A college application letter serves as a shortcut through the pile of paper that is the modern-day college application. It is neither a synopsis of a student’s transcripts nor a retelling of his resume. And it is not a prompt-inspired essay -- although it certainly is an opportunity to demonstrate good writing. Rather, it is a cover letter introducing the accompanying application and offering an initial glimpse into a student’s potential fit at a college.
Regardless of its length, the application letter should show evidence that a student has performed due diligence with regard to her selected school. It does little good to speak to a passion for animal husbandry if the college to which a student is applying doesn’t offer a suitable program. And while a college website is a good place to begin research, it’s better to look in the local news to see what’s happening on campus. A future teacher might speak to a college’s educational outreach program, while a young scientist might point to recent research as a compelling reason for his application.
A cover letter’s structure should be formal and professional. Structure the single-page letter in business-letter format, including your contact information, the date and the name, title and address of the contact person. Include a proper salutation: "Dear Application Committee," or, if you have a name and title for a contact person, "Dear [First Name] [Last Name]" (e.g., "Dear Lindsay Gregg"). The letter should immediately state its purpose, as in, “Please consider my application to ….” A common concluding phrase works well to end the letter: "Thank you for your consideration. If you have any questions, please contact me at such-and-such email, phone number and address. Sincerely, your name." And, of course, the letter should conclude with your name and be signed.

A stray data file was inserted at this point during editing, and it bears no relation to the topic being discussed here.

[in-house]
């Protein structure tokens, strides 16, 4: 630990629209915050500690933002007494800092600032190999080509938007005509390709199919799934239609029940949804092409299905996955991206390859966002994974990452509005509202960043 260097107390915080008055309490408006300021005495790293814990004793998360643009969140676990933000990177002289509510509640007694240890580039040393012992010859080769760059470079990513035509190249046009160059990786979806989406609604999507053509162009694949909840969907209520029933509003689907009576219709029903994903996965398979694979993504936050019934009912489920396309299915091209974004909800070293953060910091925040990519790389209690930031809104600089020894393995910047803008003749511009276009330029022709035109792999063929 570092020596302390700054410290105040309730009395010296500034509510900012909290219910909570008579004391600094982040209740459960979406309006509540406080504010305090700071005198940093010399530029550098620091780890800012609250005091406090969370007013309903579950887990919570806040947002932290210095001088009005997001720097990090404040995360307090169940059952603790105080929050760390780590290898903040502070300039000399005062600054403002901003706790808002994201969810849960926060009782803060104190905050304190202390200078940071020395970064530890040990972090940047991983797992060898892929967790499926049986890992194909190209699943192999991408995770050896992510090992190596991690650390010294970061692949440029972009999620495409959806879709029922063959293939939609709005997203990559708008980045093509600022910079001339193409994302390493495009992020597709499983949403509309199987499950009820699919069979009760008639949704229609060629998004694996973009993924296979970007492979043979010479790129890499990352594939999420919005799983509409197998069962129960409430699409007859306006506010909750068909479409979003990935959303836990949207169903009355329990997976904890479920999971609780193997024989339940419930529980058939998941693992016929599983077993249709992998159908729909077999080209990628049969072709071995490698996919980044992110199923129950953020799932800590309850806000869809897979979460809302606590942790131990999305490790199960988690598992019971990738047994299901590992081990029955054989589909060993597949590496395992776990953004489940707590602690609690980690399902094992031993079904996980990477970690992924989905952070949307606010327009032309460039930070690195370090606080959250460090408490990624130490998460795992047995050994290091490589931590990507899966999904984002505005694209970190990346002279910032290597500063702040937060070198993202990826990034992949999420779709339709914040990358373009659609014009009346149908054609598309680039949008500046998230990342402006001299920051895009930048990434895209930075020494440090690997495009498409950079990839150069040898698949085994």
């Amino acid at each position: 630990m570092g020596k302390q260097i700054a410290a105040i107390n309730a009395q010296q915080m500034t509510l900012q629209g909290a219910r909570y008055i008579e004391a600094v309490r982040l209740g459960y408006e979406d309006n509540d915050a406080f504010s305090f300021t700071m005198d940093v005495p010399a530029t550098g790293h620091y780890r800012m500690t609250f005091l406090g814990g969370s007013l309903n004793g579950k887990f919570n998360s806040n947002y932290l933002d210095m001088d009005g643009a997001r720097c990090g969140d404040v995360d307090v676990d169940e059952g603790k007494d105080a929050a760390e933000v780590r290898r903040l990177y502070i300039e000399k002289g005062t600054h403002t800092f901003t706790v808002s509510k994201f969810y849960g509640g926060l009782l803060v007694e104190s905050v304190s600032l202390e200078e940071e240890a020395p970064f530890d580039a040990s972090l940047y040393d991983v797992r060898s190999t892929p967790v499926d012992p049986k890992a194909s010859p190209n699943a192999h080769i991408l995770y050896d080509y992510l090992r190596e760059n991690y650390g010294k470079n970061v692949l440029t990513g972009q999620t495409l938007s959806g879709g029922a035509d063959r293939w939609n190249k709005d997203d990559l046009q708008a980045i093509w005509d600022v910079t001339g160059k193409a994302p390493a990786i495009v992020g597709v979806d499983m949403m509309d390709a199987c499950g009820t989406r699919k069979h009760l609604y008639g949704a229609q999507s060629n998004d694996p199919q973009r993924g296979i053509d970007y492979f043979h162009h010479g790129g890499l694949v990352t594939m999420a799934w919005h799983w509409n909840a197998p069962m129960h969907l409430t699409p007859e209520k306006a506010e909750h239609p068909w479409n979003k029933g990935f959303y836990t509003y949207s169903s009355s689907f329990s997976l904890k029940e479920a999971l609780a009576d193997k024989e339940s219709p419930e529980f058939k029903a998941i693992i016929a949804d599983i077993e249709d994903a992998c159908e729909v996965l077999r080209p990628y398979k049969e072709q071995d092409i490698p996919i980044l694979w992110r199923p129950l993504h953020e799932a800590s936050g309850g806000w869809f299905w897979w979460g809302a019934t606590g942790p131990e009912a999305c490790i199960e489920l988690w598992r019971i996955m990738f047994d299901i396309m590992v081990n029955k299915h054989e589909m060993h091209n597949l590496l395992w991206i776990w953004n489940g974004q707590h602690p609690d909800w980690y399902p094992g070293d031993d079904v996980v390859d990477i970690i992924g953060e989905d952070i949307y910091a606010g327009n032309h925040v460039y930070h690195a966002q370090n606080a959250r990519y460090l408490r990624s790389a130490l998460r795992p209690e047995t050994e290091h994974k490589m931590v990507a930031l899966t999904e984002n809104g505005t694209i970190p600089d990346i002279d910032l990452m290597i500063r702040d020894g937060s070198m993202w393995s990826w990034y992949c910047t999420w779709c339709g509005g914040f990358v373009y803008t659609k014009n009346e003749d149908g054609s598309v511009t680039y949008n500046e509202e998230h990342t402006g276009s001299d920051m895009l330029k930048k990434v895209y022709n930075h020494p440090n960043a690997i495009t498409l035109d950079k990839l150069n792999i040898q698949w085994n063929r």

Even formal letters can hint at a writer’s personality, passions and sense of humor -- that last one carefully. Just as college application essays are meant to give color to the application's black-and-white representation of a student, so too can the application letter tell a little more about an applicant. Pulling a single area from an application on which to expound tells the admissions committee what a student considers important. Perhaps a future veterinarian worked at an animal shelter throughout high school. Offering a few details about the experience makes it real to the reader and allows a student's voice to be heard.
Examples of how a student will fit on a college campus should be highlighted in the application letter. Legacy students might speak to the pride they have in their family’s rich history at the college. Political aspirants might refer to intentions of becoming an active student leader. And athletes might talk about their high school success and how they expect to contribute on their college team.
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